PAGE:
l l 7, 1 18 can be unfastened, and the removable cover can be moved clear of the reticle. Alternatively, fasteners 117, 118 can be unfastened at a fastening/unfastening station (not shown) located nearby, but separate from, the mount. Once the fasteners 117, 1 18 have been unfastened at the fastening/unfastening station, the reticle can be moved to the mount with the cover still held in place by gravity. After the reticle is mounted, the already unfastened cover can be removed. Once the removable cover is removed, lithographic exposure can take place.

During an EUV process, the patterned side of the reticle is facing down as shown in FIG. 9. During exposure, the EUV is directed up at the reticle. An image corresponding to the reticle pattern is then reflected back onto a substrate. Once the exposure process is complete, the removable cover can be replaced. This process is described below in connection with FIG. 10.

FIG. 10A is a process flow diagram illustrating steps in a first method according to the instant invention. In a first step 1010, a covered reticle is transported from a library shelf to a mount. In a next step 1020, the covered reticle is positioned onto the mount. Following step 1020. reticle fasteners located in the removable cover are unfastened in a step 1030. The cover is then moved away from the reticle in a step 1040. Once the reticle is uncovered, exposure can take place in a step 1050. Following exposure, the removable cover is replaced onto the reticle in a step 1060. Once the removable cover is in place, the reticle fasteners are fastened in a step 1070. Finally, the covered reticle is returned to the shelf in a final step 1080. In this manner, the removable cover is in place on the reticle during every step where the reticle is moved. This reduces opportunities for particles to settle on the reticle, thus increasing the time between necessary reticle cleaning.

FIG. 10B is a process flow diagram illustrating steps in a second method according to the instant invention. In a first step 1001 , a covered reticle is transported from a library shelf to a fastening/unfastening station. In a next step 1002, reticle fasteners located in the removable cover are unfastened while the covered reticle is located at the fastening/unfastening station. In a nest step 1003, the covered reticle is transported from the fastening/unfastening station to a mount. During step 1003, the cover is held in place by gravity. Since the fasteners are unfastened prior to step 1003, the transport speed of the covered reticle in this step should be slower than in transport steps where the fasteners are fastened. This slower speed minimizes movement of the removable cover relative to the reticle, as would be apparent to a person skilled in the relevant art given this disclosure. In a next step 1020, the covered reticle is positioned onto the mount. The cover is then moved away from the reticle in a step 1040. Once the reticle is uncovered, exposure can take place in a step 1050. Following exposure, the removable cover is replaced onto the reticle in a step 1060. In a next step 1090, the covered reticle is transported back to the fastening/unfastening station. As discussed above in connection with step 1003. the speed of transport during step 1090 is slower than it would be if the fasteners were fastened. Once the covered reticle is transported to the fastening/unfastening station, the reticle fasteners are fastened in a step 1091. Finally, the covered reticle is returned to the library shelf in a final step 1092. In this manner, the removable cover is in place on the reticle during every step where the reticle is moved. This reduces opportunities for particles to settle on the reticle, thus increasing the time between necessary reticle cleaning. Furthermore, by performing the fastening and unfastening at a fastening/unfastening station near to, but separate from, the mount, structural crowding at the mount can be minimized.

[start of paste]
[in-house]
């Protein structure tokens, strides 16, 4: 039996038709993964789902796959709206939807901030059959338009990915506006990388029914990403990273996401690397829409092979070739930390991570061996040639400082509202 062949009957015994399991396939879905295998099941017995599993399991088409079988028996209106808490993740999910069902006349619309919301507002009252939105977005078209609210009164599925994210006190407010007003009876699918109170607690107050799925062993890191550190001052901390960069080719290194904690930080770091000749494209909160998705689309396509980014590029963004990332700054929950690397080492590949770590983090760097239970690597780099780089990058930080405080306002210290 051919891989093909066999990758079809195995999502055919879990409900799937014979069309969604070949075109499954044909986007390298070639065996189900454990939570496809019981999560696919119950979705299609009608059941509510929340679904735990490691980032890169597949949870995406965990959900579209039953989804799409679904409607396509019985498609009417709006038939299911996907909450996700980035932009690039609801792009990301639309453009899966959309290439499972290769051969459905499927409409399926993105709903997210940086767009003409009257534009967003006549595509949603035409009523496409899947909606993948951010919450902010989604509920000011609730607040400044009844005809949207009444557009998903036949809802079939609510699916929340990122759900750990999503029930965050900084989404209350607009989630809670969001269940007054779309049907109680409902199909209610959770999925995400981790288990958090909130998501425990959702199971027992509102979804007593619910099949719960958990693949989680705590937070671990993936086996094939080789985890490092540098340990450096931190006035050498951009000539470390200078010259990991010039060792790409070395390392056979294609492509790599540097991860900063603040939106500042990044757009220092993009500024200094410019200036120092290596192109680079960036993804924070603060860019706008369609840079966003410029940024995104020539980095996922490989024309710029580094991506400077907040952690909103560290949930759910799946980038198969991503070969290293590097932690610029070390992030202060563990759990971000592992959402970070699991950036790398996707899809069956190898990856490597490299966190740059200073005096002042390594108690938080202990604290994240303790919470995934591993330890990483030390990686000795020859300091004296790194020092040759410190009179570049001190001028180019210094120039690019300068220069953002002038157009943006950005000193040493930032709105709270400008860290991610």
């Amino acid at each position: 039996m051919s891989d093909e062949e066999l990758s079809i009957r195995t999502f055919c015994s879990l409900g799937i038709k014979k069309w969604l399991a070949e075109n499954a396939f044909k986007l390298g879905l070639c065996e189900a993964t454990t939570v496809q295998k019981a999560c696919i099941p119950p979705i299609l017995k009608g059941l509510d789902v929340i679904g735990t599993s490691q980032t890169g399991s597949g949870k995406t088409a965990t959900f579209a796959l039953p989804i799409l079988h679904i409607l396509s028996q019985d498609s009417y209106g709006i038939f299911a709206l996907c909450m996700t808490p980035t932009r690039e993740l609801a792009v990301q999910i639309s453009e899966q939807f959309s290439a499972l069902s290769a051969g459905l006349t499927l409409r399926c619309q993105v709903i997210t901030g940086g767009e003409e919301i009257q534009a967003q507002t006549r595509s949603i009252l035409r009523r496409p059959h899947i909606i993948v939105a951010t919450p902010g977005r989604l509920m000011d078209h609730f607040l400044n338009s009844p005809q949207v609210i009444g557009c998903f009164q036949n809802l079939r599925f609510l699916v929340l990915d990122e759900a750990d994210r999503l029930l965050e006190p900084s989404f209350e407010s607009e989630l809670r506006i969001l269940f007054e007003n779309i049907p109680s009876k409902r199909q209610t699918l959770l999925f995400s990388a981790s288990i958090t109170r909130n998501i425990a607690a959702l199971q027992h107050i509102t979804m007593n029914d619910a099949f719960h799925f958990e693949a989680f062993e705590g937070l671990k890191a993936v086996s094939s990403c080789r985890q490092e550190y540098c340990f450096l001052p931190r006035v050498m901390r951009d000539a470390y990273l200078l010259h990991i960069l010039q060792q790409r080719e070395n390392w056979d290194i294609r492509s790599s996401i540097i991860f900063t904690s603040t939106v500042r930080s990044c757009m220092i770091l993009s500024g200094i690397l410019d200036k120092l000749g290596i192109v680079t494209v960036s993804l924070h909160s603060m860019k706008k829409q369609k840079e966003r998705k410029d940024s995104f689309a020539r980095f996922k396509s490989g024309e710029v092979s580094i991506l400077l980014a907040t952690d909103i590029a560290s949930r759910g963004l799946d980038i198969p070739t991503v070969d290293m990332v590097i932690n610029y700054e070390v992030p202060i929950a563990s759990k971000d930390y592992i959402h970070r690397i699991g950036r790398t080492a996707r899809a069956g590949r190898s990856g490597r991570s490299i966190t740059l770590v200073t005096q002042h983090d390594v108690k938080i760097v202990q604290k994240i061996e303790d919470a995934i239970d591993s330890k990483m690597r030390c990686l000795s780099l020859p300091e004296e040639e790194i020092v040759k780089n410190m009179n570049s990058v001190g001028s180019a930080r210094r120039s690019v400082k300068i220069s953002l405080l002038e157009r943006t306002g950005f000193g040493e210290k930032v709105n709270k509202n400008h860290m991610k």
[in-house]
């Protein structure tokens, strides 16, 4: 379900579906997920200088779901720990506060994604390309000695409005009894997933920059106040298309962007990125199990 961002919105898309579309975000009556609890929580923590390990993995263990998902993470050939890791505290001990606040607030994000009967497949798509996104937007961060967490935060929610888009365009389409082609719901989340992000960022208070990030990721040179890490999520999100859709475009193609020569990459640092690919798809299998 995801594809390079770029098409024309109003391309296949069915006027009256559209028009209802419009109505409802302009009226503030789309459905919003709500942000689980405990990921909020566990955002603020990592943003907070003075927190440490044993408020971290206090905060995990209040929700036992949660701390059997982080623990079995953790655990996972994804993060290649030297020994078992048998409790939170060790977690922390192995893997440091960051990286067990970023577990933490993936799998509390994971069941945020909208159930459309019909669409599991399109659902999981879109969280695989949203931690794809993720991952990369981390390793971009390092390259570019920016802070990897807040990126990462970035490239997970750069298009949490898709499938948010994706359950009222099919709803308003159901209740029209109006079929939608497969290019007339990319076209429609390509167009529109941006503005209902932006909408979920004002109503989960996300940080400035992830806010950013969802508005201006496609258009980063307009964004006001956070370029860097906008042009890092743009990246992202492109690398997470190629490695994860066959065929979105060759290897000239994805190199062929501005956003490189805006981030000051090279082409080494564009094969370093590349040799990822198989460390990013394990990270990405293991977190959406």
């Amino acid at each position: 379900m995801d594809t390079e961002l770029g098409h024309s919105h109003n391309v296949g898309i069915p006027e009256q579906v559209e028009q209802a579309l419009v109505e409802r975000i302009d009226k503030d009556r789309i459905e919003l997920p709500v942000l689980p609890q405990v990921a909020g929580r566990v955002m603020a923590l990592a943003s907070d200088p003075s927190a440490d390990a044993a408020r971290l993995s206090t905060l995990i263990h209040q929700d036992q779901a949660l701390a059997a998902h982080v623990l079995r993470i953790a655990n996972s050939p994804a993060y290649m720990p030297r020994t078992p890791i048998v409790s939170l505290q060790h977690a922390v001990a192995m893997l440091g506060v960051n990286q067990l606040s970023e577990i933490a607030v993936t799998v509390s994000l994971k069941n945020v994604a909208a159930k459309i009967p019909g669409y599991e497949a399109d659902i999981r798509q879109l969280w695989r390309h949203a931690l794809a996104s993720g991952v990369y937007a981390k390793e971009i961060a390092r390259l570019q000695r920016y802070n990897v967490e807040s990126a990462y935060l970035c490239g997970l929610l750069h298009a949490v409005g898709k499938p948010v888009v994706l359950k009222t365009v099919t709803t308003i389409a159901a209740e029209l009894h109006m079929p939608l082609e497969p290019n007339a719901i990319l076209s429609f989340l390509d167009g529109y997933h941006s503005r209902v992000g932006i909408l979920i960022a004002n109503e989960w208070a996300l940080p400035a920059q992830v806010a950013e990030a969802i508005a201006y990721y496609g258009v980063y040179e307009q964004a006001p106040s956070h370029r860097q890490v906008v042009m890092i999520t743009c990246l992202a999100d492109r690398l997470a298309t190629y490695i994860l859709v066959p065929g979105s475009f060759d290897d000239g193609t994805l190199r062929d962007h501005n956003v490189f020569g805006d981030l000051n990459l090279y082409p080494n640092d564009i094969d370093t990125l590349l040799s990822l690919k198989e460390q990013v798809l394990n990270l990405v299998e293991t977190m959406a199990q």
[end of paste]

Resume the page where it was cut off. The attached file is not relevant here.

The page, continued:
FIG. 1 1 is a graph depicting the contamination/cleaning cycle of reticles used within the high vacuum system of an EUV process. FIG. 1 1 merely shows relative contamination levels and is thus not drawn to any particular scale. The cycle begins at point 1 130, when the reticle is clean. As can be seen from the graph, inspection, transport, pressure change and storage are all opportunities for particles to contaminate the reticle. The lower line along the path from inspection to storage illustrates the level of contamination of the a covered reticle, while the upper line along the same path illustrates the level of contamination for an uncovered reticle. Reticle contamination is significantly reduced when the removable cover is in place. The removable cover of the instant invention can remain in place during inspection since it is transparent to an inspection wavelength. Likewise, the removable cover of the instant invention can remain in place during transport and storage since it is designed to be easily handled by a simple end effector. Furthermore, the removable cover of the instant invention can remain in place even while the reticle is mounted since it is designed to be compatible with the reticle mount. At the point where the cover is removed, during lithography use, the rate of contamination is the same in either case.